Last week, I had a coffee with the head of research sales at an investment bank. When you work on a trading floor, it’s well known that the people in sales trading and research sales are paid well, so I wanted to know what life was really like in his area of the business.
He gave me his honest opinion: most people are superfluous.
My friend compared research sales to the likes of a football team. Although you need a full team to play, only two or three of the players are needed to win. Unfortunately, you need a whole team to support them.
As the head of the team, he sees people in his business becoming even more specialised. He estimates that within a few years, it will have completely changed. You’ll still need a macro research sales team to give an overview of the general market and sector specialists. But the research sales generalists will dwindle.
If you’re a generalist, you’re just there to support clients that the firm feels it has to cover. Specialist salespeople are constantly talking to traders and have a good understanding of volumes and client needs. They know their sectors inside out – ask them how many cars Volkswagen sells in China and you’ll get a quick answer. Generalists, thought, are detached. Covering vast numbers of clients, they get their data from research reports. With the dawn of natural language processing, theirs is the kind of service that computers will provide in the very near future.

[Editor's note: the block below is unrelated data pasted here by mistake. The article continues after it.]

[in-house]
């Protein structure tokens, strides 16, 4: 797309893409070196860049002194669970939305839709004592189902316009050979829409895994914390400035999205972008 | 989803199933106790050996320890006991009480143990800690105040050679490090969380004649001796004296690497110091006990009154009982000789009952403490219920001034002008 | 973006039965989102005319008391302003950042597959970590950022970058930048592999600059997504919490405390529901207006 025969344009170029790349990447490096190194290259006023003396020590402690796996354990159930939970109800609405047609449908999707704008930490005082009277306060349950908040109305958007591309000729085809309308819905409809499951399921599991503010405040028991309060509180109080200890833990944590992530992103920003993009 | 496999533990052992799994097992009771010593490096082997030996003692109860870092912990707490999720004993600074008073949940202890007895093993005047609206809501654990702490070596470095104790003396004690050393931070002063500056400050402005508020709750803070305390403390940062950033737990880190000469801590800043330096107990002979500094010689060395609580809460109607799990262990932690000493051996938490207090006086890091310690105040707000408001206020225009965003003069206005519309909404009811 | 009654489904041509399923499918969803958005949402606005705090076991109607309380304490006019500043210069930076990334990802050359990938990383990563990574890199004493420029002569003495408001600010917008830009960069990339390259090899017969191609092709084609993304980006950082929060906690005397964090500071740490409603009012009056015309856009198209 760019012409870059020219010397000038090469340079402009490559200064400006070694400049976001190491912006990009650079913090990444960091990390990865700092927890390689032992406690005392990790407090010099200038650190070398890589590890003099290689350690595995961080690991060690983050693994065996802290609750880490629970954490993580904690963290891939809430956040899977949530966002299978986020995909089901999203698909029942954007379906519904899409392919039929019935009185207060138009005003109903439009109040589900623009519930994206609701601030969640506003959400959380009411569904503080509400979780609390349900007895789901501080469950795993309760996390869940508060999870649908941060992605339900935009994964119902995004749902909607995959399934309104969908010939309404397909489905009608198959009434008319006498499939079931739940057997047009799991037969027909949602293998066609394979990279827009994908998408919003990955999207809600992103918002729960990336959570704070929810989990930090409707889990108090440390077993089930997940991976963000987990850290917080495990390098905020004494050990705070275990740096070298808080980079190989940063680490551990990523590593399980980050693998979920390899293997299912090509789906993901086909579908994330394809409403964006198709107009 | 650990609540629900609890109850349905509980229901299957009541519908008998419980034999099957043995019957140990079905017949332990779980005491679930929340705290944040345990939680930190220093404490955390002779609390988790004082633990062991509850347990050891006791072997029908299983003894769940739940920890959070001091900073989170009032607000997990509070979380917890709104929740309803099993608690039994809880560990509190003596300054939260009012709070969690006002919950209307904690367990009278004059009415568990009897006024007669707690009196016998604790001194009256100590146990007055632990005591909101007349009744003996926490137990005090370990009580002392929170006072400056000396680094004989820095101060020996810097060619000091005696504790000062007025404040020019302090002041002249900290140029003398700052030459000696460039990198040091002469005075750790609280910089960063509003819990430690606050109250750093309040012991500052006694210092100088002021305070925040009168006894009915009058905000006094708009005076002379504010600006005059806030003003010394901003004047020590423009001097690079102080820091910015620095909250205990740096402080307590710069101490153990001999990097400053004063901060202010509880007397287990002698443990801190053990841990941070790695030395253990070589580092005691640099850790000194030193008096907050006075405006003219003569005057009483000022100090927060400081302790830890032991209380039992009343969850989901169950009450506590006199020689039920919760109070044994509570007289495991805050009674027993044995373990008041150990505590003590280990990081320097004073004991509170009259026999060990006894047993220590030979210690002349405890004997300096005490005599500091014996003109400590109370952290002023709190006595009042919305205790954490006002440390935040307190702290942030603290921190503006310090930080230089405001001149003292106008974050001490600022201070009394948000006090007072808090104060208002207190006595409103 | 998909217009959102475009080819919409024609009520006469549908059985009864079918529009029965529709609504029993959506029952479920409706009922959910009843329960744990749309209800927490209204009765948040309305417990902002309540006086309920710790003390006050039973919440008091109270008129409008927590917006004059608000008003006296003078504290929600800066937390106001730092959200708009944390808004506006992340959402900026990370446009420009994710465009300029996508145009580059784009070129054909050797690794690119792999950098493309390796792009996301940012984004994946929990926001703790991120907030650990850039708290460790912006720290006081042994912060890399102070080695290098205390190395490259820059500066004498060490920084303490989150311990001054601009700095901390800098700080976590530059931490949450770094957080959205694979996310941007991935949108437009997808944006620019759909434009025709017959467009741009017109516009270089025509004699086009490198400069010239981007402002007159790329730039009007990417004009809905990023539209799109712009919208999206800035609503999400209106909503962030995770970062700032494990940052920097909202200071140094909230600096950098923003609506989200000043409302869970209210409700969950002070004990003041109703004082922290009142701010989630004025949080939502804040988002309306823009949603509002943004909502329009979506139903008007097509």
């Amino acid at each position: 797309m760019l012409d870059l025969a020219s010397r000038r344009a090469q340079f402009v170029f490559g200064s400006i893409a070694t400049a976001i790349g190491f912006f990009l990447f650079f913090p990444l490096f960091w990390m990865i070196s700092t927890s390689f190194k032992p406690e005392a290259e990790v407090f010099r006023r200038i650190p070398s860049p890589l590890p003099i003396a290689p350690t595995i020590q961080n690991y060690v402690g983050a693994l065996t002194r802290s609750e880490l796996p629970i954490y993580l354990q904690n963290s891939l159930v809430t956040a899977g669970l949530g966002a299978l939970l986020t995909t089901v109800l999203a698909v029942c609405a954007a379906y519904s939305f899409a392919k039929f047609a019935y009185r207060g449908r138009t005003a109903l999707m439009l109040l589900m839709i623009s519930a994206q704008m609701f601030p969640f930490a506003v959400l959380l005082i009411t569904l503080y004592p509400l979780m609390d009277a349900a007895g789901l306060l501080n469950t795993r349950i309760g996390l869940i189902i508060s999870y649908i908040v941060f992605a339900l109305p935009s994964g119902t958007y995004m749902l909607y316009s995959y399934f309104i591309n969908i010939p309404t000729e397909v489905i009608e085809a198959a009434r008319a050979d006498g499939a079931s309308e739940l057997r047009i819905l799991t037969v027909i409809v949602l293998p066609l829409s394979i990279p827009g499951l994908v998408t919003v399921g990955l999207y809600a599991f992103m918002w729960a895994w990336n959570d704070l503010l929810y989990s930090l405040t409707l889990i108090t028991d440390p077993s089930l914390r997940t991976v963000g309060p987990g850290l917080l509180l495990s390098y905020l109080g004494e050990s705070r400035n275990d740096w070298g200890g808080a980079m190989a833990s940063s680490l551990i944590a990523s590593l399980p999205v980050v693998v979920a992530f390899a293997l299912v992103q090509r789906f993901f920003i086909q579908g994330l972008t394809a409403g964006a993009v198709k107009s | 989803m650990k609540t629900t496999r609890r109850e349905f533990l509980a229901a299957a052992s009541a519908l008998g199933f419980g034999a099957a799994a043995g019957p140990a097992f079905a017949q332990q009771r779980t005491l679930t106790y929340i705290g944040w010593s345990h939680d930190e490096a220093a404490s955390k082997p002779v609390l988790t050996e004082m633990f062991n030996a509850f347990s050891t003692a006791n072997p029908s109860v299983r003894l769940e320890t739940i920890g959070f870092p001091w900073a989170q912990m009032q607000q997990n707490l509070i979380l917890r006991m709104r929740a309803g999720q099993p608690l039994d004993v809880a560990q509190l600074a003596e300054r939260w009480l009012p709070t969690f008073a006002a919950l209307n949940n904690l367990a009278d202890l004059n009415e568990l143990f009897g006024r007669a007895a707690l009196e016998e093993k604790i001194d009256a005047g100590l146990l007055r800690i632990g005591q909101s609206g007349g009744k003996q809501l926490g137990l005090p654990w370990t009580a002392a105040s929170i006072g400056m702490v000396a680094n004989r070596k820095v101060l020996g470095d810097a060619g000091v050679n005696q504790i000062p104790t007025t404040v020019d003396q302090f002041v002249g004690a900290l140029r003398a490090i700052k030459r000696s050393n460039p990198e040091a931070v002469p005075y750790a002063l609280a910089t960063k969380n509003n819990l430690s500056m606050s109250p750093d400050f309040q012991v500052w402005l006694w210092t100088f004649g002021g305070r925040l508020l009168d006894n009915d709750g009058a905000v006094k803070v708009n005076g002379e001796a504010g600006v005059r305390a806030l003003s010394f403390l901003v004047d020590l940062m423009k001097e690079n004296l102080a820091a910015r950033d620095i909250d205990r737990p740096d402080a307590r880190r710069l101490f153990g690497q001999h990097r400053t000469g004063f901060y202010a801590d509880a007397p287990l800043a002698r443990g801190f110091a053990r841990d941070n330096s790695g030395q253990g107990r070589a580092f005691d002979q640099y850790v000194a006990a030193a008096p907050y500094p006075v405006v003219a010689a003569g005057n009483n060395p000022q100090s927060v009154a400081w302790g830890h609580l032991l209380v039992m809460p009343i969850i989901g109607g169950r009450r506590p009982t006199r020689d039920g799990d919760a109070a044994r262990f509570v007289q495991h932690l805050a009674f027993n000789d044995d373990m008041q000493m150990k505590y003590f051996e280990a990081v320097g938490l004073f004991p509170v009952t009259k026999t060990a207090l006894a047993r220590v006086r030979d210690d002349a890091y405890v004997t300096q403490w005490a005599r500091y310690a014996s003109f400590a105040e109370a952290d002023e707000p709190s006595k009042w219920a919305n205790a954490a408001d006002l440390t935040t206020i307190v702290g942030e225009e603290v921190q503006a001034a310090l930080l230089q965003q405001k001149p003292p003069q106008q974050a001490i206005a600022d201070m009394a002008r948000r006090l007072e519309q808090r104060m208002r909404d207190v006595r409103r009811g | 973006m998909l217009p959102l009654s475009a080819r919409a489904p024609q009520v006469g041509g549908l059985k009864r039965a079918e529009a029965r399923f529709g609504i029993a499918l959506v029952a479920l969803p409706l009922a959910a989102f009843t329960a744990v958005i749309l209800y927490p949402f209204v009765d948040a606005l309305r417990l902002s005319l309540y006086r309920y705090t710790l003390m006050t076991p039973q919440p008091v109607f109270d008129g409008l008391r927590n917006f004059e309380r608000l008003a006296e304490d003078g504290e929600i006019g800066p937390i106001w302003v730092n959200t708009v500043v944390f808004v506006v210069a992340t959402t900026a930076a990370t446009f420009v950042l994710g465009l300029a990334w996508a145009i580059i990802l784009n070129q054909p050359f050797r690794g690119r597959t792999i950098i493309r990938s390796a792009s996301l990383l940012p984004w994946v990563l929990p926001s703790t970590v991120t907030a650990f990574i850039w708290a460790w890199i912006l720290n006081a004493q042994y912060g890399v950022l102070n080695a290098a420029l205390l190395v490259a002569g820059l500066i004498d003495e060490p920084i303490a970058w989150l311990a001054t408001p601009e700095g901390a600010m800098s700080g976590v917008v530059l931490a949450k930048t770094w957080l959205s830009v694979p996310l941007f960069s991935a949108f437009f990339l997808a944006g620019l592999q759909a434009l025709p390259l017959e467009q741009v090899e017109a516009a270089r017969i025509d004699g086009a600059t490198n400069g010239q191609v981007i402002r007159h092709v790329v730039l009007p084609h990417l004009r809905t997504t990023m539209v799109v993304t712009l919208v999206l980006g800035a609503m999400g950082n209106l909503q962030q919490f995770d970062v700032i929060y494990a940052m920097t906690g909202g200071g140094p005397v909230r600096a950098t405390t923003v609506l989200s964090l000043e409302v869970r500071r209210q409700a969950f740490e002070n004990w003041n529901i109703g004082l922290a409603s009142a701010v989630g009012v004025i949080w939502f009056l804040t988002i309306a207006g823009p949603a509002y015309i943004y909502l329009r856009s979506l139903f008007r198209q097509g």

Generalist sales jobs are already going down hill. Clients are investing more in their own research and budgets are falling. If you work in generalist sales, your days are numbered. Specialize or get out.
James Jones is the pseudonym of an equity salesman who left a large US investment bank
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